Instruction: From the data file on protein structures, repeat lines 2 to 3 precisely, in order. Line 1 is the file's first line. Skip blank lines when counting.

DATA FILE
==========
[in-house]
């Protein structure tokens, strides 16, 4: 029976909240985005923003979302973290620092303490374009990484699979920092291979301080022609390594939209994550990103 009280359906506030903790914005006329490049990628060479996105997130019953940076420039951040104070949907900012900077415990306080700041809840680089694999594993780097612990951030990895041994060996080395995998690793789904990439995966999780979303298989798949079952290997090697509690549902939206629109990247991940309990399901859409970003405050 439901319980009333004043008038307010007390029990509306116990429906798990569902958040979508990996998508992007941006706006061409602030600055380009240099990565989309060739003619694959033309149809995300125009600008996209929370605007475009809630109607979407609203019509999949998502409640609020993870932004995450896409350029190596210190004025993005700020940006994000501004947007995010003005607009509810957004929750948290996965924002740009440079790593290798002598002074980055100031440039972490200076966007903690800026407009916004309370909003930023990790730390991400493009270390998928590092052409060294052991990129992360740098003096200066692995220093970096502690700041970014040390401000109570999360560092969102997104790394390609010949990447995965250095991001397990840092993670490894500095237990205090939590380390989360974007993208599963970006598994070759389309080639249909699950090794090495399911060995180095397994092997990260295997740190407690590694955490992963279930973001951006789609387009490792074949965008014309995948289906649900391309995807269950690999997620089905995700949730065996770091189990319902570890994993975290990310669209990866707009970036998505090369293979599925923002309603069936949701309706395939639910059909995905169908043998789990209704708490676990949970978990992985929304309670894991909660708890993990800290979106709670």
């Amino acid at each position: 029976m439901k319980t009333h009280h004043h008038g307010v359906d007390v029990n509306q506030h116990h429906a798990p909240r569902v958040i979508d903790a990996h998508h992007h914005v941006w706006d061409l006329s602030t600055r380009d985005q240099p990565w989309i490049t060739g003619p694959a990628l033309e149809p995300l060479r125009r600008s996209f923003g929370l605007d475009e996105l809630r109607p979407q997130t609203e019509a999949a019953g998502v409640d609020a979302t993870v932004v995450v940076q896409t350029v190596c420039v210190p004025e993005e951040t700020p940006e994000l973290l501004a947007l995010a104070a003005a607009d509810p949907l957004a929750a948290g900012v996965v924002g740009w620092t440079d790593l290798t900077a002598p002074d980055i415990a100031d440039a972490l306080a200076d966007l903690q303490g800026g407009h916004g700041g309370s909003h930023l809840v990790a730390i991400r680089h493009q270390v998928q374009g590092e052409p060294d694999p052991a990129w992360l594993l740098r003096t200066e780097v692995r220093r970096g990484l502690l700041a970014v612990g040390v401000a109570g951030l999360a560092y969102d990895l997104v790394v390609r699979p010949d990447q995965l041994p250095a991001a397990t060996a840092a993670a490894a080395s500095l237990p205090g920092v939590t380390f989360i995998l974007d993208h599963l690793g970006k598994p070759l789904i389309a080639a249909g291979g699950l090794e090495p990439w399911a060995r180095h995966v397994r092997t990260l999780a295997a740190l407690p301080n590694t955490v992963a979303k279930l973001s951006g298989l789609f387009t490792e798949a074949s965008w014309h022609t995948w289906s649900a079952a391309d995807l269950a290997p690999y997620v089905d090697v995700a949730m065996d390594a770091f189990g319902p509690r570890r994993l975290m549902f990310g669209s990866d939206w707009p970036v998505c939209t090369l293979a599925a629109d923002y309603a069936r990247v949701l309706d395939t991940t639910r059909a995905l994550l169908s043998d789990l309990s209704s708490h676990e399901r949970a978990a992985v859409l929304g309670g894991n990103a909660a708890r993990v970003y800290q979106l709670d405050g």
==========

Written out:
């Protein structure tokens, strides 16, 4: 029976909240985005923003979302973290620092303490374009990484699979920092291979301080022609390594939209994550990103 009280359906506030903790914005006329490049990628060479996105997130019953940076420039951040104070949907900012900077415990306080700041809840680089694999594993780097612990951030990895041994060996080395995998690793789904990439995966999780979303298989798949079952290997090697509690549902939206629109990247991940309990399901859409970003405050 439901319980009333004043008038307010007390029990509306116990429906798990569902958040979508990996998508992007941006706006061409602030600055380009240099990565989309060739003619694959033309149809995300125009600008996209929370605007475009809630109607979407609203019509999949998502409640609020993870932004995450896409350029190596210190004025993005700020940006994000501004947007995010003005607009509810957004929750948290996965924002740009440079790593290798002598002074980055100031440039972490200076966007903690800026407009916004309370909003930023990790730390991400493009270390998928590092052409060294052991990129992360740098003096200066692995220093970096502690700041970014040390401000109570999360560092969102997104790394390609010949990447995965250095991001397990840092993670490894500095237990205090939590380390989360974007993208599963970006598994070759389309080639249909699950090794090495399911060995180095397994092997990260295997740190407690590694955490992963279930973001951006789609387009490792074949965008014309995948289906649900391309995807269950690999997620089905995700949730065996770091189990319902570890994993975290990310669209990866707009970036998505090369293979599925923002309603069936949701309706395939639910059909995905169908043998789990209704708490676990949970978990992985929304309670894991909660708890993990800290979106709670």
């Amino acid at each position: 029976m439901k319980t009333h009280h004043h008038g307010v359906d007390v029990n509306q506030h116990h429906a798990p909240r569902v958040i979508d903790a990996h998508h992007h914005v941006w706006d061409l006329s602030t600055r380009d985005q240099p990565w989309i490049t060739g003619p694959a990628l033309e149809p995300l060479r125009r600008s996209f923003g929370l605007d475009e996105l809630r109607p979407q997130t609203e019509a999949a019953g998502v409640d609020a979302t993870v932004v995450v940076q896409t350029v190596c420039v210190p004025e993005e951040t700020p940006e994000l973290l501004a947007l995010a104070a003005a607009d509810p949907l957004a929750a948290g900012v996965v924002g740009w620092t440079d790593l290798t900077a002598p002074d980055i415990a100031d440039a972490l306080a200076d966007l903690q303490g800026g407009h916004g700041g309370s909003h930023l809840v990790a730390i991400r680089h493009q270390v998928q374009g590092e052409p060294d694999p052991a990129w992360l594993l740098r003096t200066e780097v692995r220093r970096g990484l502690l700041a970014v612990g040390v401000a109570g951030l999360a560092y969102d990895l997104v790394v390609r699979p010949d990447q995965l041994p250095a991001a397990t060996a840092a993670a490894a080395s500095l237990p205090g920092v939590t380390f989360i995998l974007d993208h599963l690793g970006k598994p070759l789904i389309a080639a249909g291979g699950l090794e090495p990439w399911a060995r180095h995966v397994r092997t990260l999780a295997a740190l407690p301080n590694t955490v992963a979303k279930l973001s951006g298989l789609f387009t490792e798949a074949s965008w014309h022609t995948w289906s649900a079952a391309d995807l269950a290997p690999y997620v089905d090697v995700a949730m065996d390594a770091f189990g319902p509690r570890r994993l975290m549902f990310g669209s990866d939206w707009p970036v998505c939209t090369l293979a599925a629109d923002y309603a069936r990247v949701l309706d395939t991940t639910r059909a995905l994550l169908s043998d789990l309990s209704s708490h676990e399901r949970a978990a992985v859409l929304g309670g894991n990103a909660a708890r993990v970003y800290q979106l709670d405050g």